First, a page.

There has been an increase in unemployment up to 13.4%. We have taken action in improving the position of our public finances, which provides greater confidence externally and internally. Thankfully, this will result in an improvement in consumer sentiment and an increase in consumer spend for the first time in two years. We have also seen an improvement in competitiveness, which has been remarked upon not only by the President of the European Central Bank but by colleagues throughout Europe. We are also trying to maintain and create jobs by repairing the banking system and we are in the throes of doing that.
In addition to the stabilisation fund referred to by the Deputy, we are providing an employment subsidy scheme. Both initiatives are protecting in the region of 90,000 jobs. The semi-State sector will provide €2 billion in investment this year and when this is added to the capital investment programme of €6.5 billion, that makes a total investment of €8.4 billion. That will also provide jobs for up to 60,000 people. Therefore, it is not correct to say the Government is not in any way trying to assist people. We are assisting people in every way we can and the €100 million programme referred to by the Minister for Finance in 2009 related to a two to three-year programme.
The Taoiseach can add the €20 billion he put into the banks to all the figures he mentioned. I asked why the €100 million enterprise stabilisation fund was cut by €22 million when it was designed specifically to get employers and businesses that were trading over this economic crisis. In both 2008 and 2009 Deputies Bruton and Varadkar, on behalf of the Fine Gael Party, put forward a series of measures to protect employment, to give incentives to employers and to give encouragement to employees. A number of them related to PRSI. In his Budget Statement last December, the Minister for Finance committed to leaving aside €36 million for a PRSI holiday for employers that take on new employees who have been six months on the dole in full-time jobs, which would give hope, confidence and the opportunity to contribute to our society and our economy to those involved.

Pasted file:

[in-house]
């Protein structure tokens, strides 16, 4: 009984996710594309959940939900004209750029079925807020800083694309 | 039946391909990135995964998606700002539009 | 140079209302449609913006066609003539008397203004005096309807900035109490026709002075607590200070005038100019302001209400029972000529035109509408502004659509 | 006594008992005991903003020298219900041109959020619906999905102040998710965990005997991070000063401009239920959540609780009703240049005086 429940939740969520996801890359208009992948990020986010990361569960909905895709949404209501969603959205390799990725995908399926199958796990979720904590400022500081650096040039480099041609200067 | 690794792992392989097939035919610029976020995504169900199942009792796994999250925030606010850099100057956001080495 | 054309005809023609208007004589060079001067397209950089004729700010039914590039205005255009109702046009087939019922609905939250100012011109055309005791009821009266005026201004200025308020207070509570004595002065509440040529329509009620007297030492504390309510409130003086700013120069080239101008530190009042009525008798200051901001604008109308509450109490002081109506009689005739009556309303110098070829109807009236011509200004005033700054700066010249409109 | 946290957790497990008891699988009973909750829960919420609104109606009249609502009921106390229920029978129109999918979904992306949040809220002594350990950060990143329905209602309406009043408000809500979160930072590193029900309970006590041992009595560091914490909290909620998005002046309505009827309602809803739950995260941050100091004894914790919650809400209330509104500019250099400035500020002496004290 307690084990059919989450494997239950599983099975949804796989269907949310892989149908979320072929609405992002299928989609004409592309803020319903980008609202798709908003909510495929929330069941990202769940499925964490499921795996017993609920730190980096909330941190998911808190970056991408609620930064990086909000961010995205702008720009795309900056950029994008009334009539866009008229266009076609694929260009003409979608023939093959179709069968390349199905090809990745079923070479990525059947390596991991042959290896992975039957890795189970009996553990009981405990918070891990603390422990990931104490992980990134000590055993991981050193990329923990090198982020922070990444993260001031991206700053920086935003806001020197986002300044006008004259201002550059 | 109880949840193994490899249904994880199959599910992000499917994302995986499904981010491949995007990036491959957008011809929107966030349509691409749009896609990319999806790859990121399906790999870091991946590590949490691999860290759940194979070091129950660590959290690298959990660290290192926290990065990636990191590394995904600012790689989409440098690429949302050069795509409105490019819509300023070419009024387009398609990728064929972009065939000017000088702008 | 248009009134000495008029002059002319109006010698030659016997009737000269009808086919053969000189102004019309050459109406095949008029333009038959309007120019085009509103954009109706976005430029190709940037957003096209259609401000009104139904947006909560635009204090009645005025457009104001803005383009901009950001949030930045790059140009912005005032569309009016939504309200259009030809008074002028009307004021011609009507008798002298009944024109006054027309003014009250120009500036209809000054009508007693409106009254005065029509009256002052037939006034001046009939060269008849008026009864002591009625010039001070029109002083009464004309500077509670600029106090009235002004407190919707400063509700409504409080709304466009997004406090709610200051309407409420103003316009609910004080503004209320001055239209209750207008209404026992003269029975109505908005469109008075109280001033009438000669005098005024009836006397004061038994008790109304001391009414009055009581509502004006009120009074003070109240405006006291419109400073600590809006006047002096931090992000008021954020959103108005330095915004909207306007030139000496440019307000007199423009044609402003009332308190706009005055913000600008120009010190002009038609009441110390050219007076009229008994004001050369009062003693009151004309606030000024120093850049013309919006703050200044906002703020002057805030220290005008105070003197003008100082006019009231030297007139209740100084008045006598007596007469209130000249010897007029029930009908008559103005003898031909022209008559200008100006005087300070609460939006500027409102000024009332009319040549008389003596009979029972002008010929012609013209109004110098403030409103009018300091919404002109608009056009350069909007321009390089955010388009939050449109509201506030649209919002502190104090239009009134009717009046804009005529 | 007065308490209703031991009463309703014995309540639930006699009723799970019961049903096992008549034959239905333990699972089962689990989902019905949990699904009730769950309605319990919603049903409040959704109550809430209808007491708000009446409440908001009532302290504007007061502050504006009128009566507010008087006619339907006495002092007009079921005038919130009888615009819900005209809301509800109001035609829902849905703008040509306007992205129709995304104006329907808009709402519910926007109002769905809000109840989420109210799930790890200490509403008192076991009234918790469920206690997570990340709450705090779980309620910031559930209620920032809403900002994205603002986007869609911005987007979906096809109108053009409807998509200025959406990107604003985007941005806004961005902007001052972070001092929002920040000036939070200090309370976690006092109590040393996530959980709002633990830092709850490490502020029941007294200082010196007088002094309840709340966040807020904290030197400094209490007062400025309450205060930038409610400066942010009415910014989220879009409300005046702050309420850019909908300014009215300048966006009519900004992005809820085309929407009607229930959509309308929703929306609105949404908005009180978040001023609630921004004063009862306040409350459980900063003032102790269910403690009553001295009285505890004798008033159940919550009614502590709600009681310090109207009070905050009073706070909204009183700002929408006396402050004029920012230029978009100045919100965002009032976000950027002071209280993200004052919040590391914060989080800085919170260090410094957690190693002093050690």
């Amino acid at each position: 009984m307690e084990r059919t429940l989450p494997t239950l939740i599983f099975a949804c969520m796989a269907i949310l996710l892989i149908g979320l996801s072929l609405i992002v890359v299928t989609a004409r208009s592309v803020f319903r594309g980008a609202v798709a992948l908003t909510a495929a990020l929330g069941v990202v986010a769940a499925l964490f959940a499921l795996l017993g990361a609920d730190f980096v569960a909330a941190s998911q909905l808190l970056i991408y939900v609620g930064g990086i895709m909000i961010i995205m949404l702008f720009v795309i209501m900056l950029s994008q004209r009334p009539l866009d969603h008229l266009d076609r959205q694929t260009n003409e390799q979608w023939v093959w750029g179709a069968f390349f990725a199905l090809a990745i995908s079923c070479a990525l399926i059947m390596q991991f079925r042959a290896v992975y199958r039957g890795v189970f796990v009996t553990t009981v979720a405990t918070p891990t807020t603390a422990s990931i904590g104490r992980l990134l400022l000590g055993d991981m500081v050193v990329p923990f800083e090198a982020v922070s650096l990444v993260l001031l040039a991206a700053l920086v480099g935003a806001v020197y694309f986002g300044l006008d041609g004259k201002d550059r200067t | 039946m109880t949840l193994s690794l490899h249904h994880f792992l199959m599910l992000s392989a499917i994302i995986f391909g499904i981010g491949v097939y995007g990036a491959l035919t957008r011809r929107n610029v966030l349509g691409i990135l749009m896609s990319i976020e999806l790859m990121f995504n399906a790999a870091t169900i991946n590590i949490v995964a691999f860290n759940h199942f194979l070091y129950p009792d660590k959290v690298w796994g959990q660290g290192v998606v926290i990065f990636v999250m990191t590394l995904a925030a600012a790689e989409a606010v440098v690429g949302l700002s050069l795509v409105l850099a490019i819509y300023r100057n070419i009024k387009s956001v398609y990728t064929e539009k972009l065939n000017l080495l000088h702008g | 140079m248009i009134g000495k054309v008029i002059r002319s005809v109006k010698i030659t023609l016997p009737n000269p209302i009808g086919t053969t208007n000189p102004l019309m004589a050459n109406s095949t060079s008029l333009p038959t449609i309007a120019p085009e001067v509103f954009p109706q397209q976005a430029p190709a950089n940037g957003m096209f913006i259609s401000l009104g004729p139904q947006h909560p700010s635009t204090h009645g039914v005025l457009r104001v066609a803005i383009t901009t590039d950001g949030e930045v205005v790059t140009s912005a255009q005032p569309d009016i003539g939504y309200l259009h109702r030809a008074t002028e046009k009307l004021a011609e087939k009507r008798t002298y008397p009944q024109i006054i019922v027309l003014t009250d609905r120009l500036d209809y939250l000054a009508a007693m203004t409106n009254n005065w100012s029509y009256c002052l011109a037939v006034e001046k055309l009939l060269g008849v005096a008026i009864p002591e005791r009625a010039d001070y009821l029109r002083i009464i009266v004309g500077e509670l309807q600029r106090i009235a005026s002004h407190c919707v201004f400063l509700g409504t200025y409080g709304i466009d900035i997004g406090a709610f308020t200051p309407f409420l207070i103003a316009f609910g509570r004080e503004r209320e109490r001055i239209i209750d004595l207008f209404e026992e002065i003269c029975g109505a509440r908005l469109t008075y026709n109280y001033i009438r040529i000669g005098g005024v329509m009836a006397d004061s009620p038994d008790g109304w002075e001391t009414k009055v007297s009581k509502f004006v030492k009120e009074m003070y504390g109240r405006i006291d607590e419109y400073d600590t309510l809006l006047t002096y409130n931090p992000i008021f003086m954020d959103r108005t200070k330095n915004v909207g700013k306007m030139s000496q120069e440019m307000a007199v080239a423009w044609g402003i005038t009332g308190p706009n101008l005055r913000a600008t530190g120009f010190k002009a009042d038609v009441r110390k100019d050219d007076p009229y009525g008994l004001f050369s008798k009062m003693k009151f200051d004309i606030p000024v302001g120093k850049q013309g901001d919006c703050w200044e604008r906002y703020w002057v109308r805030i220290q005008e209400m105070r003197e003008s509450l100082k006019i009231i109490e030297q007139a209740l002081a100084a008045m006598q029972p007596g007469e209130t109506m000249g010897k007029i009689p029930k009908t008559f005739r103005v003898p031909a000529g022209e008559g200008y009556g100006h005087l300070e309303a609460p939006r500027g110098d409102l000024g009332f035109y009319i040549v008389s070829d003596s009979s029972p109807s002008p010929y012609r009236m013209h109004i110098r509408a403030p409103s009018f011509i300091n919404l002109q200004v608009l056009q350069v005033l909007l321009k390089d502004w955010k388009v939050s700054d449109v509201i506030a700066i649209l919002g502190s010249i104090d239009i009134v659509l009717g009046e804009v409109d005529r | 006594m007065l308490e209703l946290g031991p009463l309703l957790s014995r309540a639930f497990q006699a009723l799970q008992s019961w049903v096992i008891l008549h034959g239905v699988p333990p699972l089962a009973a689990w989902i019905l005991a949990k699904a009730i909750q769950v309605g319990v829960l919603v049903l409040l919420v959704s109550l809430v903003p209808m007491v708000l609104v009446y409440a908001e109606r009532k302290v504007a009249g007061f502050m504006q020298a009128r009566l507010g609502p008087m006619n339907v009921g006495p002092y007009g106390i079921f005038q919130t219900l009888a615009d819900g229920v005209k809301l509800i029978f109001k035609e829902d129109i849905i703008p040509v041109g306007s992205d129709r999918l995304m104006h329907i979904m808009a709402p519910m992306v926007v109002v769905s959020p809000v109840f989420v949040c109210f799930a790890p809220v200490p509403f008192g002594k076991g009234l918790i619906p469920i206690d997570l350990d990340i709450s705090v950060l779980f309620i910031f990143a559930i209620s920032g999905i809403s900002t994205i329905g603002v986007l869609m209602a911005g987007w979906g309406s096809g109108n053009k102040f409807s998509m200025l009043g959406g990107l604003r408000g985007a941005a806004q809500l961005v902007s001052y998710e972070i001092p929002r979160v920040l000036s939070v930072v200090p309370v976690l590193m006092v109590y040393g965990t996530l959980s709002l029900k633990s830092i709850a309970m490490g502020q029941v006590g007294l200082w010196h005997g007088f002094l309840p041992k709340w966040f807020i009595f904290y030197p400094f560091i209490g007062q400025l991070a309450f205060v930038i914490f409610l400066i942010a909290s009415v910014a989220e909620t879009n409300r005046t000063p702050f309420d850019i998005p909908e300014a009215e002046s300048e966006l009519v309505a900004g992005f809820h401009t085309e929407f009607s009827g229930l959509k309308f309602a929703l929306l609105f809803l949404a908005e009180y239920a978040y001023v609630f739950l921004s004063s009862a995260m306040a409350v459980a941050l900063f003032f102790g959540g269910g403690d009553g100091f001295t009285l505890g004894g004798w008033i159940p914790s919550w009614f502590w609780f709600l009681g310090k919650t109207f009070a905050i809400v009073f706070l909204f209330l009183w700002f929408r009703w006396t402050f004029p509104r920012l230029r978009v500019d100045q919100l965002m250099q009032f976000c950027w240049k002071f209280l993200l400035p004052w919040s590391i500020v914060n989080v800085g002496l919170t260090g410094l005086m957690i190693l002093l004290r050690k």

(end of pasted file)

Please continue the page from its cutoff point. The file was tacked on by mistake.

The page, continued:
The Department of Social and Family Affairs at the time issued a statement that the scheme would be implemented in a few weeks and it set out the conditions that would apply such as no substitute jobs, which I accept, and so on. However, the central issue, about which I am sure the Taoiseach is acutely aware, is the right to have a job. I support this fund because it was proposed initially by the Fine Gael Party in both 2008 and 2009.
In the interests of taking some of the 430,000 people on the live register off the dole and encouraging employers to avail of this fund, which the Minister for Finance announced in this Budget Statement last December, will the Taoiseach give a commitment that inside one month he will stand by the Government's word and ensure the €36 million PRSI holiday for employers who take on new employees will be up and running? I support the Taoiseach on this and I would like the scheme to be realised and to be up and running halfway through the year. Will he see to it that the Government will implement this budget proposal?